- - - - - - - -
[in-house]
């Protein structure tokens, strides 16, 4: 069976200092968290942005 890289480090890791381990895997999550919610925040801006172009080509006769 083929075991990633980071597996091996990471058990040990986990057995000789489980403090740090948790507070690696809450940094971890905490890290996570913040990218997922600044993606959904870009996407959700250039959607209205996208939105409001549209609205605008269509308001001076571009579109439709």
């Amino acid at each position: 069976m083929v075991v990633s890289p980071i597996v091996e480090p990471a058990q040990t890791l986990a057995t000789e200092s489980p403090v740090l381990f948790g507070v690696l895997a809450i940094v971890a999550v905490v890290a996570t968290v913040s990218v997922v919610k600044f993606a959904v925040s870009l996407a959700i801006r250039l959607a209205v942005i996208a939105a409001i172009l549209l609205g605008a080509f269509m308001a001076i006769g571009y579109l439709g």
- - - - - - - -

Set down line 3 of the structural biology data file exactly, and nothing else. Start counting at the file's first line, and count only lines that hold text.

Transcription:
């Amino acid at each position: 069976m083929v075991v990633s890289p980071i597996v091996e480090p990471a058990q040990t890791l986990a057995t000789e200092s489980p403090v740090l381990f948790g507070v690696l895997a809450i940094v971890a999550v905490v890290a996570t968290v913040s990218v997922v919610k600044f993606a959904v925040s870009l996407a959700i801006r250039l959607a209205v942005i996208a939105a409001i172009l549209l609205g605008a080509f269509m308001a001076i006769g571009y579109l439709g």